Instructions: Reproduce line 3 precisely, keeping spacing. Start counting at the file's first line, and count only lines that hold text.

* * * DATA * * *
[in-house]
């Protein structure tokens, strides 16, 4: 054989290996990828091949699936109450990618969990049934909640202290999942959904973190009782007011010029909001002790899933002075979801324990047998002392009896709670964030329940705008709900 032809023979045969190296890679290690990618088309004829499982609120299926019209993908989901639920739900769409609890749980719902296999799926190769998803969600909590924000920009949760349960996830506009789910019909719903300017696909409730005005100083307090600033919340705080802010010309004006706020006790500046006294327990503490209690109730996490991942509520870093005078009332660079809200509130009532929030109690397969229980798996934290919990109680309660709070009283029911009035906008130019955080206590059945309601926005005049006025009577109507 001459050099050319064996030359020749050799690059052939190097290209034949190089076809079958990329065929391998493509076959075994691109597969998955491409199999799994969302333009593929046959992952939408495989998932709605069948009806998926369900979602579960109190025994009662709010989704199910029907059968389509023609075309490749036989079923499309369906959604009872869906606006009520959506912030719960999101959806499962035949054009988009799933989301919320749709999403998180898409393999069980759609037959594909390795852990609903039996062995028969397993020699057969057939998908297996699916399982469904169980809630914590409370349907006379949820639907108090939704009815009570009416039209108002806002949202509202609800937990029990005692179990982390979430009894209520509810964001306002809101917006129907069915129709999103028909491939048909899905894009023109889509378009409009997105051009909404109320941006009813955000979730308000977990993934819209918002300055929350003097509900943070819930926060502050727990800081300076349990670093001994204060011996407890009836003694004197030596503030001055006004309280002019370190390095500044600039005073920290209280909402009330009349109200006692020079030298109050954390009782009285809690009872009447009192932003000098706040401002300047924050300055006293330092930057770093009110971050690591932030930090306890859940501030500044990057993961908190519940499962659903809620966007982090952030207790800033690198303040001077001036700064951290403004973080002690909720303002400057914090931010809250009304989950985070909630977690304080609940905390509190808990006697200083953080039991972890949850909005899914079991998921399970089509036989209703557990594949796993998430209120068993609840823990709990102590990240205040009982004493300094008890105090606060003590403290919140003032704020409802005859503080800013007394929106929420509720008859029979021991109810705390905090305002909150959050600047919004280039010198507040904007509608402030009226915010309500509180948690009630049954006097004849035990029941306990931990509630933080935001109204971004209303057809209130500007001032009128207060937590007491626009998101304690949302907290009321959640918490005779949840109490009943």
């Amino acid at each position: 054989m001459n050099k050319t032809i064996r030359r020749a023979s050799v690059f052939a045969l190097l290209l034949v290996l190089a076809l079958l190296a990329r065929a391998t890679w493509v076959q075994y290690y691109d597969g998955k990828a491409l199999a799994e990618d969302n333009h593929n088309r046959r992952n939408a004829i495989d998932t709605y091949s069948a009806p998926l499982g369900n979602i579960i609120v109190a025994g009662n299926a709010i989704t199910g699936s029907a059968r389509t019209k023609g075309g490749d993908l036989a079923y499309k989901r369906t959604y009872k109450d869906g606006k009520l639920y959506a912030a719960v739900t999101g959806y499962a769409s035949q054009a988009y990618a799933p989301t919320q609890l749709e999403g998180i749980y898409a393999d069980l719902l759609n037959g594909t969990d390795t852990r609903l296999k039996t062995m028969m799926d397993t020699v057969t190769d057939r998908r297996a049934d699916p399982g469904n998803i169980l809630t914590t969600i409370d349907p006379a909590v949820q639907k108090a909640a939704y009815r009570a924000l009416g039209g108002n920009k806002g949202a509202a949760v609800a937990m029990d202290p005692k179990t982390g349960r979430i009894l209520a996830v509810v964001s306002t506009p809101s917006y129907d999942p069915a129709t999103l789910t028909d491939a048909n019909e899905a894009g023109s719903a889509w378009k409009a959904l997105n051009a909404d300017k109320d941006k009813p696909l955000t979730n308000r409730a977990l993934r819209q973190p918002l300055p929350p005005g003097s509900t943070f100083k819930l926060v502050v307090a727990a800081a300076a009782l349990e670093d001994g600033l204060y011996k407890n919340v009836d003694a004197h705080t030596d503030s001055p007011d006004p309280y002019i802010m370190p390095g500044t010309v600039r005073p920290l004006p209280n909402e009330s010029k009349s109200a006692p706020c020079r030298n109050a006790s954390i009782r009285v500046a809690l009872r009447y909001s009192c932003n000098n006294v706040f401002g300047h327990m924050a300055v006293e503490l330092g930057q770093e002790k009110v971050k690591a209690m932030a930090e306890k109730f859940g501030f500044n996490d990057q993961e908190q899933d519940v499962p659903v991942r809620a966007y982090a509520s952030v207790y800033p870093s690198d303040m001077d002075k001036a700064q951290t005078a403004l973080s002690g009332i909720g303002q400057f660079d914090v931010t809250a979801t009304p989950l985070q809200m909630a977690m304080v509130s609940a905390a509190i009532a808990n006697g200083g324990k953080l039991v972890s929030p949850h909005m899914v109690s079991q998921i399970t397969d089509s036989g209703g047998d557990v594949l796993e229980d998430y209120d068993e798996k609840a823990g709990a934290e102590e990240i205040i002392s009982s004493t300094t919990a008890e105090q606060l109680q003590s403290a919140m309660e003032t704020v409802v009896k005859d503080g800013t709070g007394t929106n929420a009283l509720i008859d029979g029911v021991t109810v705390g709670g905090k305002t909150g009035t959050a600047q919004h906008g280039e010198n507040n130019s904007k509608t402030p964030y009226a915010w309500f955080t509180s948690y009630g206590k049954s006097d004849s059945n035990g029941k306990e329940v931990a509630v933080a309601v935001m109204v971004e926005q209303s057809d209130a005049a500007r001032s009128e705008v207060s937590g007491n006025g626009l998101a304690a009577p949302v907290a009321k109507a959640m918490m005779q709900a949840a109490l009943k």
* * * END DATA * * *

């Amino acid at each position: 054989m001459n050099k050319t032809i064996r030359r020749a023979s050799v690059f052939a045969l190097l290209l034949v290996l190089a076809l079958l190296a990329r065929a391998t890679w493509v076959q075994y290690y691109d597969g998955k990828a491409l199999a799994e990618d969302n333009h593929n088309r046959r992952n939408a004829i495989d998932t709605y091949s069948a009806p998926l499982g369900n979602i579960i609120v109190a025994g009662n299926a709010i989704t199910g699936s029907a059968r389509t019209k023609g075309g490749d993908l036989a079923y499309k989901r369906t959604y009872k109450d869906g606006k009520l639920y959506a912030a719960v739900t999101g959806y499962a769409s035949q054009a988009y990618a799933p989301t919320q609890l749709e999403g998180i749980y898409a393999d069980l719902l759609n037959g594909t969990d390795t852990r609903l296999k039996t062995m028969m799926d397993t020699v057969t190769d057939r998908r297996a049934d699916p399982g469904n998803i169980l809630t914590t969600i409370d349907p006379a909590v949820q639907k108090a909640a939704y009815r009570a924000l009416g039209g108002n920009k806002g949202a509202a949760v609800a937990m029990d202290p005692k179990t982390g349960r979430i009894l209520a996830v509810v964001s306002t506009p809101s917006y129907d999942p069915a129709t999103l789910t028909d491939a048909n019909e899905a894009g023109s719903a889509w378009k409009a959904l997105n051009a909404d300017k109320d941006k009813p696909l955000t979730n308000r409730a977990l993934r819209q973190p918002l300055p929350p005005g003097s509900t943070f100083k819930l926060v502050v307090a727990a800081a300076a009782l349990e670093d001994g600033l204060y011996k407890n919340v009836d003694a004197h705080t030596d503030s001055p007011d006004p309280y002019i802010m370190p390095g500044t010309v600039r005073p920290l004006p209280n909402e009330s010029k009349s109200a006692p706020c020079r030298n109050a006790s954390i009782r009285v500046a809690l009872r009447y909001s009192c932003n000098n006294v706040f401002g300047h327990m924050a300055v006293e503490l330092g930057q770093e002790k009110v971050k690591a209690m932030a930090e306890k109730f859940g501030f500044n996490d990057q993961e908190q899933d519940v499962p659903v991942r809620a966007y982090a509520s952030v207790y800033p870093s690198d303040m001077d002075k001036a700064q951290t005078a403004l973080s002690g009332i909720g303002q400057f660079d914090v931010t809250a979801t009304p989950l985070q809200m909630a977690m304080v509130s609940a905390a509190i009532a808990n006697g200083g324990k953080l039991v972890s929030p949850h909005m899914v109690s079991q998921i399970t397969d089509s036989g209703g047998d557990v594949l796993e229980d998430y209120d068993e798996k609840a823990g709990a934290e102590e990240i205040i002392s009982s004493t300094t919990a008890e105090q606060l109680q003590s403290a919140m309660e003032t704020v409802v009896k005859d503080g800013t709070g007394t929106n929420a009283l509720i008859d029979g029911v021991t109810v705390g709670g905090k305002t909150g009035t959050a600047q919004h906008g280039e010198n507040n130019s904007k509608t402030p964030y009226a915010w309500f955080t509180s948690y009630g206590k049954s006097d004849s059945n035990g029941k306990e329940v931990a509630v933080a309601v935001m109204v971004e926005q209303s057809d209130a005049a500007r001032s009128e705008v207060s937590g007491n006025g626009l998101a304690a009577p949302v907290a009321k109507a959640m918490m005779q709900a949840a109490l009943k």